|ELIZABETH HIGH SCHOOL FOR TEEN MOMS WINS AWARDS|
MONTREAL, AUGUST 18, 2014 – Elizabeth High School, which caters to teenage moms, recently won awards both regionally and provincially for their literacy program called the Mother- Child Circle, notes a proud head teacher Louise Chalouh.
Based in Ville Émard and part of the English Montreal School Board, Elizabeth High is the only English-language school of its kind in Quebec. It offers a safe learning space for teenage mothers and pregnant teens, with small student-to-teacher ratios and a daycare on-site for children up to 18 months. The school is affiliated with the non-profit organization, Elizabeth House, where some of the young women live. The goal of the early literacy program is to make the students become comfortable reading, singing and rhyming with their children. “We believe this program will go a long way in helping the mothers build language and pre-reading skills in their children, thus giving the children an advantage when they start school,” says Ms. Chalouh, noting that the program has two components: a lending library and a story-time circle.
The library is housed in an accessible cabinet in a central part of the school. This new collection includes books for students to read with their children at school and at home. In June 2013, this collection was carefully chosen by a team including the English Language Arts teacher, a daycare educator, two language consultants, and a librarian. The books are developmentally appropriate (including nursery rhymes, concepts, predictable and wordless books, etc.), provide a balance of classics, award-winners and well-reviewed titles, and come in a variety of formats (touch and feel, board book, lift-the-flap, hardcover picture book, etc.) The school teaching staff and daycare educators encourage the students to read with their children by creating time during the day and comfortable spaces whereby the mothers can bond with their children through reading.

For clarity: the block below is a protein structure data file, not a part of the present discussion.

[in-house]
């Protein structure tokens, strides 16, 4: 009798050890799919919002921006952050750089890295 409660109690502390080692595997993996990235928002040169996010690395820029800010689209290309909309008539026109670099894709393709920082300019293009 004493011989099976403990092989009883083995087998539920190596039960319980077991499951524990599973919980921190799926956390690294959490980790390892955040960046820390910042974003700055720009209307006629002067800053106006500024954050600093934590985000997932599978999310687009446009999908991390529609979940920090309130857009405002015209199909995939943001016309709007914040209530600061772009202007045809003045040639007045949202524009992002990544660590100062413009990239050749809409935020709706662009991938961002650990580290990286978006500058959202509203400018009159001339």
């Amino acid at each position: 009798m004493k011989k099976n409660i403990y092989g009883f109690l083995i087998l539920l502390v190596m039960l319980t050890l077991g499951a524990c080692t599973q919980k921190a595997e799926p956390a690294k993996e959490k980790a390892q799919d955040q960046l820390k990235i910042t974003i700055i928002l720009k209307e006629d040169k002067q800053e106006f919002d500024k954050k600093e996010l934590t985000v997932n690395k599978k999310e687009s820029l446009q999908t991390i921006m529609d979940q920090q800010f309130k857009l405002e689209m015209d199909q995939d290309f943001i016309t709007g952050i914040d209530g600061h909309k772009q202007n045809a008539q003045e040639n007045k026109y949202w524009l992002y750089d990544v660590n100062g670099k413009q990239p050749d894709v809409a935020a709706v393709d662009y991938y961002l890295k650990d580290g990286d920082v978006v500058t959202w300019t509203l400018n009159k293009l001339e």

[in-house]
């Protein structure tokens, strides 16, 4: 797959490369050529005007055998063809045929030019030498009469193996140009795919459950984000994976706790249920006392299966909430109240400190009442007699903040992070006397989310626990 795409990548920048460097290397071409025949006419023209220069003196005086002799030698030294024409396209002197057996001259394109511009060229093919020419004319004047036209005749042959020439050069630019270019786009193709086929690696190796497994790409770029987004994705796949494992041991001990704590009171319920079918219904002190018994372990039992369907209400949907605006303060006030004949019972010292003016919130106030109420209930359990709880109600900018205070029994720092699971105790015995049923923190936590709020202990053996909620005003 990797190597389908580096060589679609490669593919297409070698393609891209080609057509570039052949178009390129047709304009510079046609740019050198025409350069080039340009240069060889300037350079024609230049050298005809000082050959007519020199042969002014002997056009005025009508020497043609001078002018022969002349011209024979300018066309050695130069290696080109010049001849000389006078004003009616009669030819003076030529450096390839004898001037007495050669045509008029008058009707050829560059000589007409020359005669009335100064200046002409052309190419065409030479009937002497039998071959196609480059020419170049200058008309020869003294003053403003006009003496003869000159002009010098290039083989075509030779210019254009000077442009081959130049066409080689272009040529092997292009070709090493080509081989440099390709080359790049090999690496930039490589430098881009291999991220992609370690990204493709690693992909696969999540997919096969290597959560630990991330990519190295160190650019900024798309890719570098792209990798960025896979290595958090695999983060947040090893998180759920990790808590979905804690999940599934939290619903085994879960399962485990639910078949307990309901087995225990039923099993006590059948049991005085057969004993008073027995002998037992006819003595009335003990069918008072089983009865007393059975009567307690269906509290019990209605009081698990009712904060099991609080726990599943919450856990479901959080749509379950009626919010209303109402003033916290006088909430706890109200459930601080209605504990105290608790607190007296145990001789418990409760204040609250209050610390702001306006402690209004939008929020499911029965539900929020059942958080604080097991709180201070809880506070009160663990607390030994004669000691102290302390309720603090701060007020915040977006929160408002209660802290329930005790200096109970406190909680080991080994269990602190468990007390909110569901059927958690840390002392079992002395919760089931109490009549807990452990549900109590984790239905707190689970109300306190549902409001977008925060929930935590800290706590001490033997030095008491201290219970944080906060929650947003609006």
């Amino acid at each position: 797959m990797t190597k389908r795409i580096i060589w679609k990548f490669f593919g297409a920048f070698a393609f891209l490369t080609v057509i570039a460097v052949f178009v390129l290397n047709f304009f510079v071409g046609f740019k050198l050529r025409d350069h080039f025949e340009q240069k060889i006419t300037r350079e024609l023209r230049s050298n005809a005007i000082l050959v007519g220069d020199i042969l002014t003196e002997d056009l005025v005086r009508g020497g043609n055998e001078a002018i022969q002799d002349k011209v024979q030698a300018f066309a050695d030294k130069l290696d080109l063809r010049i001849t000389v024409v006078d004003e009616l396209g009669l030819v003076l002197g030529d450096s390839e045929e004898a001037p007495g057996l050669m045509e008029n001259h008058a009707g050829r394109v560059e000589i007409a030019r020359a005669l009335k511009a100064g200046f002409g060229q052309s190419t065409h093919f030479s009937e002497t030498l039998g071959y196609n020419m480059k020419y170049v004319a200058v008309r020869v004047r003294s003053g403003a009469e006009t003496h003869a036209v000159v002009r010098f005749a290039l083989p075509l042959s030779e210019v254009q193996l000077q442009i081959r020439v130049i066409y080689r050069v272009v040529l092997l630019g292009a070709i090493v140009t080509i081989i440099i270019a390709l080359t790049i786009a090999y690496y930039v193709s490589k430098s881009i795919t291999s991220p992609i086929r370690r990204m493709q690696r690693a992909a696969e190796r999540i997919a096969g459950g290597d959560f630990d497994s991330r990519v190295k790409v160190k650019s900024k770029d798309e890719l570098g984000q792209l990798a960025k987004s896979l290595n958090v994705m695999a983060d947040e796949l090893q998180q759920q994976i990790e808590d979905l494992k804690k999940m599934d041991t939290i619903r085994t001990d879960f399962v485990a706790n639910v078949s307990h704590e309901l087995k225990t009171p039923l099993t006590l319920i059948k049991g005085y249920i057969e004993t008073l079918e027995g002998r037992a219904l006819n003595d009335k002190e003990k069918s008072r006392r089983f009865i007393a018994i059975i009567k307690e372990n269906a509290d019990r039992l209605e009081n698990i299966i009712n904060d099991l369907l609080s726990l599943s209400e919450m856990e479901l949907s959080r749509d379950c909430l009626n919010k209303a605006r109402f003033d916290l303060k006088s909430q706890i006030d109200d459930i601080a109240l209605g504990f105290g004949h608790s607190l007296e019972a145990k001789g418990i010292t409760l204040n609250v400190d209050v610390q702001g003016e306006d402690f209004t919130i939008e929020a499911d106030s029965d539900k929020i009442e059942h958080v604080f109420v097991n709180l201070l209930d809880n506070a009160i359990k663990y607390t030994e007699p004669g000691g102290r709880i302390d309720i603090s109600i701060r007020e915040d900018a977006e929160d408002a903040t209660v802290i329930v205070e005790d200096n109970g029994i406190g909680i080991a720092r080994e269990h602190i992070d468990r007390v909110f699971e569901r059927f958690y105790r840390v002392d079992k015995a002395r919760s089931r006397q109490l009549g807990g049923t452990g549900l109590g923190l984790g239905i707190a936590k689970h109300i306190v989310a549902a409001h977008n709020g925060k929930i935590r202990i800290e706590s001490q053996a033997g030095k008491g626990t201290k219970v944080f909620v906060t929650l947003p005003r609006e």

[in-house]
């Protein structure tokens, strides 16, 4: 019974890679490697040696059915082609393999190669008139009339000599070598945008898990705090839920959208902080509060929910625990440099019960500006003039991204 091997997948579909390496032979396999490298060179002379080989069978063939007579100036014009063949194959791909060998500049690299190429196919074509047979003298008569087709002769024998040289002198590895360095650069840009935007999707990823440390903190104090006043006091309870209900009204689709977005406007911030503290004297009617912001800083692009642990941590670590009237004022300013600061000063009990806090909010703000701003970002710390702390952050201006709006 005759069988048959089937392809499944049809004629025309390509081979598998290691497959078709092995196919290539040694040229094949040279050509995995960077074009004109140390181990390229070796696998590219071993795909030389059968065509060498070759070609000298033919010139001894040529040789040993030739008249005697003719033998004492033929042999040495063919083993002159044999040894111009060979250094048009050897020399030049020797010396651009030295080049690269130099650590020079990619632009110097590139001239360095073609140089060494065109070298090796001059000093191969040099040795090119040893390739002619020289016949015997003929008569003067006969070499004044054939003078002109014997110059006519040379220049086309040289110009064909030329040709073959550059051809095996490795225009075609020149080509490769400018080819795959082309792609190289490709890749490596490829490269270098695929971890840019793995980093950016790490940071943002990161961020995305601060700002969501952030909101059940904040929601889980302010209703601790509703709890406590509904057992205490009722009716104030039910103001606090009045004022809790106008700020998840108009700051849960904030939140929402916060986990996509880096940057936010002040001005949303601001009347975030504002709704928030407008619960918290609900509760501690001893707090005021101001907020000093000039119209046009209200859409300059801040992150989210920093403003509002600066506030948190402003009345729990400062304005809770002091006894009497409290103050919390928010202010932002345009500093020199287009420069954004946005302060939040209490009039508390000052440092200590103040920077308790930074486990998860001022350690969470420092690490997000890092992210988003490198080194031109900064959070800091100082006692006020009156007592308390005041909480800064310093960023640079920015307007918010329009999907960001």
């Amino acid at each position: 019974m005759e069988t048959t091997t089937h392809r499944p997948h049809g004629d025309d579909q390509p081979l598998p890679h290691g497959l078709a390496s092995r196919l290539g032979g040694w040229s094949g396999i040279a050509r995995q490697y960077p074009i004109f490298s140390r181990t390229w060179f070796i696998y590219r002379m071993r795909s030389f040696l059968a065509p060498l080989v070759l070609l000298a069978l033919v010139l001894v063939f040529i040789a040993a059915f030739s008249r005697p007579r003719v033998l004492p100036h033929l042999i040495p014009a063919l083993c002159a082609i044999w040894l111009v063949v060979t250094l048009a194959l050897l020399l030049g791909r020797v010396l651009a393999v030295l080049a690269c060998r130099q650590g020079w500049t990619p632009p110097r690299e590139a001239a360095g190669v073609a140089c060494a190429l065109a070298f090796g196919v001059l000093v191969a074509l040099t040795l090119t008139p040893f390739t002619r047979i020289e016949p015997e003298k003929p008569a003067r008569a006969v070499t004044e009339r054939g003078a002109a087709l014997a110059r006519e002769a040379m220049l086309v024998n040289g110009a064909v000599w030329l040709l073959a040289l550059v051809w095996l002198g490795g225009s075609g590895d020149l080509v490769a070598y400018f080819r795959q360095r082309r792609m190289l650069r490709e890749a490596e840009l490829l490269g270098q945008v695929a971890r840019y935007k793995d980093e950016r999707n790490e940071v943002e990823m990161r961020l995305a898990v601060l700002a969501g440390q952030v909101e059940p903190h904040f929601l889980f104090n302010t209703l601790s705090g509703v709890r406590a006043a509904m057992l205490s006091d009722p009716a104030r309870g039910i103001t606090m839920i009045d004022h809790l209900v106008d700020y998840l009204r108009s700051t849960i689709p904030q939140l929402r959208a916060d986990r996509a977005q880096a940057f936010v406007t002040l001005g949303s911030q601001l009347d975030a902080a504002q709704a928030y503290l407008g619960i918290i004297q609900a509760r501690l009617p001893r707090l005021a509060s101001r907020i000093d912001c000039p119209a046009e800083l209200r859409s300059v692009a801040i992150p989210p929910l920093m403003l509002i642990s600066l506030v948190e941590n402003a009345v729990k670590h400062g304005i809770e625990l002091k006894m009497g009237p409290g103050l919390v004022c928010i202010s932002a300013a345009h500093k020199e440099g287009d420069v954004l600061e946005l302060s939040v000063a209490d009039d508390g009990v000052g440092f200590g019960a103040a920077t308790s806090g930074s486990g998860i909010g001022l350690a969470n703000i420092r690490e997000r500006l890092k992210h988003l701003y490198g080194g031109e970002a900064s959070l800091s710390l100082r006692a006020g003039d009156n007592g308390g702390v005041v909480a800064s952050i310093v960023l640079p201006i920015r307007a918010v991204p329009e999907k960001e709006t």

The story-time circle is offered by a librarian from the Pedagogical Services Department between once and twice a month. Teaching staff permit the students with children who attend daycare off-site to travel during their lunch hour and bring their children back to the school for the afternoon program. During this 20-minute activity, the children sit on their mothers’ laps and follow-along as the librarian sings and recites songs, finger-plays, bounces and action rhymes, and reads simple stories or word books. With each session, the students are becoming increasingly comfortable participating in the group. After the program, the students linger to read with their children and interact with one another and their children.
Michael J. Cohen